While the rest of the world is still messing around with 4K, Japan is busy formulating plans to introduce 8K satellite broadcasts on a nationwide scale, aiming to have everything in place by 2020.
|Japan aiming for 8K TV broadcasts by 2020|
The timetable was recently laid out by Japan’s Ministry of Internal Affairs and Communications, and incorporates the nation’s switch to 4K broadcasts as well. To begin with, Japan is hoping to become the first country in the world to introduce 4K broadcasting nationally, with an ambitious target date of July 2014, just in time for the FIFA World Cup 2014. The plan is for Japan’s CS satellite broadcaster to carry programmes in 4K first, followed by the BS channel and finally, terrestrial TV stations.
Following this, Japan’s NHK public broadcasting service aims to carry out its first trials of 8K resolution in 2016, with an eye to having the infrastructure in place to start broadcasting to the entire country in time for the 2020 Olympics.
NHK’s targets might seem ambitious, but according to one report from DigiInfo TV, the broadcaster’s preparations are already well under way. Japan’s biggest broadcaster has already begun developing the equipment it needs to enable 8K broadcasts, co-developing a special camera with Astrodesign that incorporates a 33-megapixel image sensor.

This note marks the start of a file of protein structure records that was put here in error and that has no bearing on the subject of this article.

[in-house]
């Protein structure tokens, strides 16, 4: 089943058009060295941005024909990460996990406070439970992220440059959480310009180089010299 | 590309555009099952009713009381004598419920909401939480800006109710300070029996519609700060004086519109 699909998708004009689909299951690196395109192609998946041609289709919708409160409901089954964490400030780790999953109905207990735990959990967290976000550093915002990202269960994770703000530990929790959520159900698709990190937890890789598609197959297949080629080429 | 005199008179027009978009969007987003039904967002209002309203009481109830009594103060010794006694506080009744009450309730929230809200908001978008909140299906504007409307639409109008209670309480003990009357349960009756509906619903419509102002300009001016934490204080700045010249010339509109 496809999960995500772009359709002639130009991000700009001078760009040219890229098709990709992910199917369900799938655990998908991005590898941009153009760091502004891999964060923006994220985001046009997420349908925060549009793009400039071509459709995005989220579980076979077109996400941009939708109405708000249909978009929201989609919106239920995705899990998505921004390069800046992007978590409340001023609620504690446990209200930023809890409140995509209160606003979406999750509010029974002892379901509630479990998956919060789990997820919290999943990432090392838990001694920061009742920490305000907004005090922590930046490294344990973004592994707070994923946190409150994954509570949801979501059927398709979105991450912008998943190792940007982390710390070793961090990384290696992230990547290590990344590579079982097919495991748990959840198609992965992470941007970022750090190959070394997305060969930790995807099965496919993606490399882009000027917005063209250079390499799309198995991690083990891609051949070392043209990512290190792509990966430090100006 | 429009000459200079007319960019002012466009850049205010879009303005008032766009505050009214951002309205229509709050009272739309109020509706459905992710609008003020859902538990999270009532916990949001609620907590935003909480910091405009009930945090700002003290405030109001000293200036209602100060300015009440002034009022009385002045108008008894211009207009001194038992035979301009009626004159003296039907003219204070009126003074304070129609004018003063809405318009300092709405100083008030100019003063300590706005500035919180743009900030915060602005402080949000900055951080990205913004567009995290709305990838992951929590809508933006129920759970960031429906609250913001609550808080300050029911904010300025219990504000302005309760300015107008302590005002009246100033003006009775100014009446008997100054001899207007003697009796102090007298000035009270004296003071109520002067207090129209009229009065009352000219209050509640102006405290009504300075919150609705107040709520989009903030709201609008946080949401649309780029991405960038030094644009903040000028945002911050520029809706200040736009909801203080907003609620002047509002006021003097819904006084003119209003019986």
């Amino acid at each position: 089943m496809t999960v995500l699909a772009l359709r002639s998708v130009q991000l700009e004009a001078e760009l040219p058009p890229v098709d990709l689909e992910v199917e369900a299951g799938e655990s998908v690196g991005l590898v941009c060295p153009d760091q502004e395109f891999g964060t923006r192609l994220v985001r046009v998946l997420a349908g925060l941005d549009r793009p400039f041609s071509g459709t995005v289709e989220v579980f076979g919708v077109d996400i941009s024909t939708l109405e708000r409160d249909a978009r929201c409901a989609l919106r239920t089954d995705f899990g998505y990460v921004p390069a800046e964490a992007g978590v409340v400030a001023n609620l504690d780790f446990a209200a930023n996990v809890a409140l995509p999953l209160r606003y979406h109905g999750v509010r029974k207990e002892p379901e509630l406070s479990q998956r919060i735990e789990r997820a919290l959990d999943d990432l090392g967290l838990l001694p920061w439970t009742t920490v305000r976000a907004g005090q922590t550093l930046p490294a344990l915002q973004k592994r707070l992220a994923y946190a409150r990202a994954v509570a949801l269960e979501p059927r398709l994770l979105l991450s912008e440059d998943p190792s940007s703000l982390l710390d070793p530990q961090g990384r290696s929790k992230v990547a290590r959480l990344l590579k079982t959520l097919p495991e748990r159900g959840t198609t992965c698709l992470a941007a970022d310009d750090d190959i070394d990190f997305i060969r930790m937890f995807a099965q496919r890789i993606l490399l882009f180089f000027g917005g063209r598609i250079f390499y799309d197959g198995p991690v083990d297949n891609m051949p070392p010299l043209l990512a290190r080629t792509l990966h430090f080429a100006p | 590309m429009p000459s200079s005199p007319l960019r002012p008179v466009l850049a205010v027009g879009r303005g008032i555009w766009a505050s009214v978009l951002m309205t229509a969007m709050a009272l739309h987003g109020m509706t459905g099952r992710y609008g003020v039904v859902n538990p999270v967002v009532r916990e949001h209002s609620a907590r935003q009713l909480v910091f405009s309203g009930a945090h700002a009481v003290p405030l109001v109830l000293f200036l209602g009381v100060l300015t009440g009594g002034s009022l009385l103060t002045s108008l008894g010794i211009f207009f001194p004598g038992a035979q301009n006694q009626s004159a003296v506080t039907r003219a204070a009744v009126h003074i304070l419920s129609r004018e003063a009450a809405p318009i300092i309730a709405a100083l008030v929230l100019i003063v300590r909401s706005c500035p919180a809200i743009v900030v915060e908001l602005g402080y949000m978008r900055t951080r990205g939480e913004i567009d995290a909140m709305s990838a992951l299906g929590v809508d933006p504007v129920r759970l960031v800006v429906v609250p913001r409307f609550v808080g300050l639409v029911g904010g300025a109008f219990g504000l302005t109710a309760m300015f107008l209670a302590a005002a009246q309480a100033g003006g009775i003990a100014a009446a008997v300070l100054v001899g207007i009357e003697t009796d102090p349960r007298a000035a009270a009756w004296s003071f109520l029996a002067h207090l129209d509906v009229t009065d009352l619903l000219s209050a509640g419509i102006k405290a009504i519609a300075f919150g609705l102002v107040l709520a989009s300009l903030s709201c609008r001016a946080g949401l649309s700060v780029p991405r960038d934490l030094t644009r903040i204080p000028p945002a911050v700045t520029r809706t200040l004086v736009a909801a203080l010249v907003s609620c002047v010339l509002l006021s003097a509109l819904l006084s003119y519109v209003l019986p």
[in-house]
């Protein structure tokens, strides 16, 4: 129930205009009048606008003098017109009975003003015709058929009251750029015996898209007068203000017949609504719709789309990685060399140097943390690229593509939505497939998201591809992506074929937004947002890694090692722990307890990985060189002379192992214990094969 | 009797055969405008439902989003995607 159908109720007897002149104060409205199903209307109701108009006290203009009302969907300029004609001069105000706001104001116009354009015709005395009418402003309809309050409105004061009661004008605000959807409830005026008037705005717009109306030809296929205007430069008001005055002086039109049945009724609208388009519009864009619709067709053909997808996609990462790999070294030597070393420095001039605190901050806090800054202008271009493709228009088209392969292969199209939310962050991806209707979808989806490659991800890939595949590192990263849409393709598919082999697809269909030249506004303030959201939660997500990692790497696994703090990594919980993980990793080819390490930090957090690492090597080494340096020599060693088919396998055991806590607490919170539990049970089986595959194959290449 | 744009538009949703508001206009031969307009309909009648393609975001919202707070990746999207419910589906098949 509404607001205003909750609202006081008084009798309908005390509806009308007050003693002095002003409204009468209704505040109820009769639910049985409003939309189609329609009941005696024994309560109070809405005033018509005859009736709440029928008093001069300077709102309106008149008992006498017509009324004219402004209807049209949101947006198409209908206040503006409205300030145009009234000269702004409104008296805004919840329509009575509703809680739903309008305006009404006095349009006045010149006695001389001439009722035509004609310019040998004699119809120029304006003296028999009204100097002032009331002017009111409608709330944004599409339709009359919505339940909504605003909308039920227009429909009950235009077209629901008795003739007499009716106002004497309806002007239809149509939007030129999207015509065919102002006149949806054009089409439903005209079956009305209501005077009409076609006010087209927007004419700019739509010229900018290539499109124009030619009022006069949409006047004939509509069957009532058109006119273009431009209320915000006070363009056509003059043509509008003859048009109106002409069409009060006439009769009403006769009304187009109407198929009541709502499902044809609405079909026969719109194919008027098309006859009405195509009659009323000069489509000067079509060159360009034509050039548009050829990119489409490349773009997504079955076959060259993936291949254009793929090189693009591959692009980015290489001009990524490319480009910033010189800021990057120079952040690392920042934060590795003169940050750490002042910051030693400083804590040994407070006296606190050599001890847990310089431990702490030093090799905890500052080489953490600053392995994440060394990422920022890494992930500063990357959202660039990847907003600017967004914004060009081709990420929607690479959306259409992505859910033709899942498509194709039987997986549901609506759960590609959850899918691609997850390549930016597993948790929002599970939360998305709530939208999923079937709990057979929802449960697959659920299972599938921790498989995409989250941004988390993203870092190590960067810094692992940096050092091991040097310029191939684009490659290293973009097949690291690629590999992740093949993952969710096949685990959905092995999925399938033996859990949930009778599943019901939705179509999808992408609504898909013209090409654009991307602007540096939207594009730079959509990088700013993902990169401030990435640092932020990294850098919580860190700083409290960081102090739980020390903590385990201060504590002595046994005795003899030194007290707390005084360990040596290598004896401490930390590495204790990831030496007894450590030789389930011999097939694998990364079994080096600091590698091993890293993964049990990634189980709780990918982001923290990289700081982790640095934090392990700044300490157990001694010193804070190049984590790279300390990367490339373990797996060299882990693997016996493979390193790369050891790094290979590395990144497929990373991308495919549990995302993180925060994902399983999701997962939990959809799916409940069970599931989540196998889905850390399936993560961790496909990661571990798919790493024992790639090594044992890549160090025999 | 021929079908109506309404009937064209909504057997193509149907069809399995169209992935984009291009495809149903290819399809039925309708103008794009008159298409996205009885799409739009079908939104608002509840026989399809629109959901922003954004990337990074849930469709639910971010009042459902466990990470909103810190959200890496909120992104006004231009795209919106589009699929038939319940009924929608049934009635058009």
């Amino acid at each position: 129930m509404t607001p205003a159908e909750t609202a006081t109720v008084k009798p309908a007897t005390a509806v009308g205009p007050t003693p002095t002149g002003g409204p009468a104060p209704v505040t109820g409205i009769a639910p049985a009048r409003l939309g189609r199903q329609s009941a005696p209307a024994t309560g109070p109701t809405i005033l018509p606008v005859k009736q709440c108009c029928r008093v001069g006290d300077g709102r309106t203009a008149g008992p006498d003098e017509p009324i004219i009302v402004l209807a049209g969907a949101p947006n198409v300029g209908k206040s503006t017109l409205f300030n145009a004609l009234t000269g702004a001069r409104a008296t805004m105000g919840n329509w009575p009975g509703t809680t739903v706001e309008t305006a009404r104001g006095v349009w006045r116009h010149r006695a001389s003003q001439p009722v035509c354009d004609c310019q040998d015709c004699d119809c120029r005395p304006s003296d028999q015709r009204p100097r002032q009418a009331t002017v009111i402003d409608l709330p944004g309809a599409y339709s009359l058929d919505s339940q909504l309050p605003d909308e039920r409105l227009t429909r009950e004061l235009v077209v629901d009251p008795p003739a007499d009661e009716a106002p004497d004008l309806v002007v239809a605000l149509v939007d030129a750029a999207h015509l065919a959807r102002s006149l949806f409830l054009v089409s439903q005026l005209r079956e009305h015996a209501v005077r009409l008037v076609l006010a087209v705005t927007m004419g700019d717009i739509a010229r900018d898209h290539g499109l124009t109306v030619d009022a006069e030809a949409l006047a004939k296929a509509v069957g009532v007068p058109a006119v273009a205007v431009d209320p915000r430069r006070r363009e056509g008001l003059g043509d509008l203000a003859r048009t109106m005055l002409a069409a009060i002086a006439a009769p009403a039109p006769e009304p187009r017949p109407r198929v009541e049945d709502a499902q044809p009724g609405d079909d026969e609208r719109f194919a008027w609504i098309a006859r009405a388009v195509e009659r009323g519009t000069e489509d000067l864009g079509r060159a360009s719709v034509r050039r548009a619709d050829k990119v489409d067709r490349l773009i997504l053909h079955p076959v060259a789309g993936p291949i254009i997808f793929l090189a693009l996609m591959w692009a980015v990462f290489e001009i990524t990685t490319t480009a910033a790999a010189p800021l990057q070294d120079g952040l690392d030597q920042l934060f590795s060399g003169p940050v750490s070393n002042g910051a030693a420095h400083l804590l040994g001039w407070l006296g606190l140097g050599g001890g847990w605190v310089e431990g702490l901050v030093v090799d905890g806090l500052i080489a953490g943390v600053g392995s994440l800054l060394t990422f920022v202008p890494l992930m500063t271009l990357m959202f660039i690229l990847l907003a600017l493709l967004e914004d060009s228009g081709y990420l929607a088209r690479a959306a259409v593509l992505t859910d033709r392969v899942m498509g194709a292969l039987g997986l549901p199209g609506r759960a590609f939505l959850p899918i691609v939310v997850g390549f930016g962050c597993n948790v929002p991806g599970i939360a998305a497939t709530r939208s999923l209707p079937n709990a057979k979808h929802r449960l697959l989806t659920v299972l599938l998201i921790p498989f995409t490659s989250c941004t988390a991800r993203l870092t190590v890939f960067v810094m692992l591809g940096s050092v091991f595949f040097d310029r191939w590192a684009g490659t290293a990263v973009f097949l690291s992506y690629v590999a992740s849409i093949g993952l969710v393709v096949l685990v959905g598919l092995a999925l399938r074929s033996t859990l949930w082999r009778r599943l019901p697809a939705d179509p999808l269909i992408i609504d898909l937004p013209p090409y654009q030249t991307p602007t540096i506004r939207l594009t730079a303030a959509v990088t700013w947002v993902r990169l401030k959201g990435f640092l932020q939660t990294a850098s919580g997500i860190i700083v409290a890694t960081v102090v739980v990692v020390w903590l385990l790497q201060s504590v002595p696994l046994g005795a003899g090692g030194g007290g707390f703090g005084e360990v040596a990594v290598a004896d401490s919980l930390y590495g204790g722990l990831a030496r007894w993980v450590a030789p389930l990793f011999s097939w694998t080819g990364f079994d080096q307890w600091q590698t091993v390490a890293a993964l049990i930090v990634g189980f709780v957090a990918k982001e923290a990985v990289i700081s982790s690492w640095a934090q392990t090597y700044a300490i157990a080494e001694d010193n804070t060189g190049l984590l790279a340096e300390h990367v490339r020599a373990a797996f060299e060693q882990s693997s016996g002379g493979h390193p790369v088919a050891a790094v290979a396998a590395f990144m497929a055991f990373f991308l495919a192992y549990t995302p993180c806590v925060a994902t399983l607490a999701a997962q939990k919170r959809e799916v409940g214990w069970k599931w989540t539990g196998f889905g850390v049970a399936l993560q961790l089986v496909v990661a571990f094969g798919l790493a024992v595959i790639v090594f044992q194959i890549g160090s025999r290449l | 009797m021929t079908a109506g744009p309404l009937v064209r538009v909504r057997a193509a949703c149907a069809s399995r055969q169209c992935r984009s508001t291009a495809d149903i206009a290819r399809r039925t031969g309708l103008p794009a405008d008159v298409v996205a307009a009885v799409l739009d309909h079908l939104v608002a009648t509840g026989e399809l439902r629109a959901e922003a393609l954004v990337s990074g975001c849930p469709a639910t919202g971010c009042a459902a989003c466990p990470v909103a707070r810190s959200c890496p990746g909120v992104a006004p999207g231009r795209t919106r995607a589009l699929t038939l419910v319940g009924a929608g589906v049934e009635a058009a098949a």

In addition to this, NHK has also developed the first HEVC real-time codec for 8K video streaming in a collaborative effort with Mitsubishi Electric. HEVC, which was adopted as an international standard earlier this year, boasts four times the compression efficiency of MPEG2.
“The video will be encoded at 85Mbps,” said an NHK spokesperson.
“Considering the encoder input, the signal is being compressed by a factor of 1/350 from 30Gpbs. In order to encode 8K video, we need to do this in real time by dividing the screen into 17 strips. By compressing the signal to 85Mbps, it allows us to transmit an 8K signal using just one satellite transponder.”
Data about the direction and speed of moving objects is split across multiple segments, which helps to minimize any loss of image quality where the segments join together. To date, the encoding has only been done at 60Hz, but NHK says that it’ll be able to do the same thing at 120Hz as well.
Japan’s Ministry of Internal Affairs and Communications is hoping that nationwide availability of 4K and 8K resolution TV will help to boost consumer demand for the current crop of next-generation televisions that offer four times the resolution of standard HD TVs. 8K televisions, whenever they become available, would offer a fantastic 16 times the resolution of current HD TV.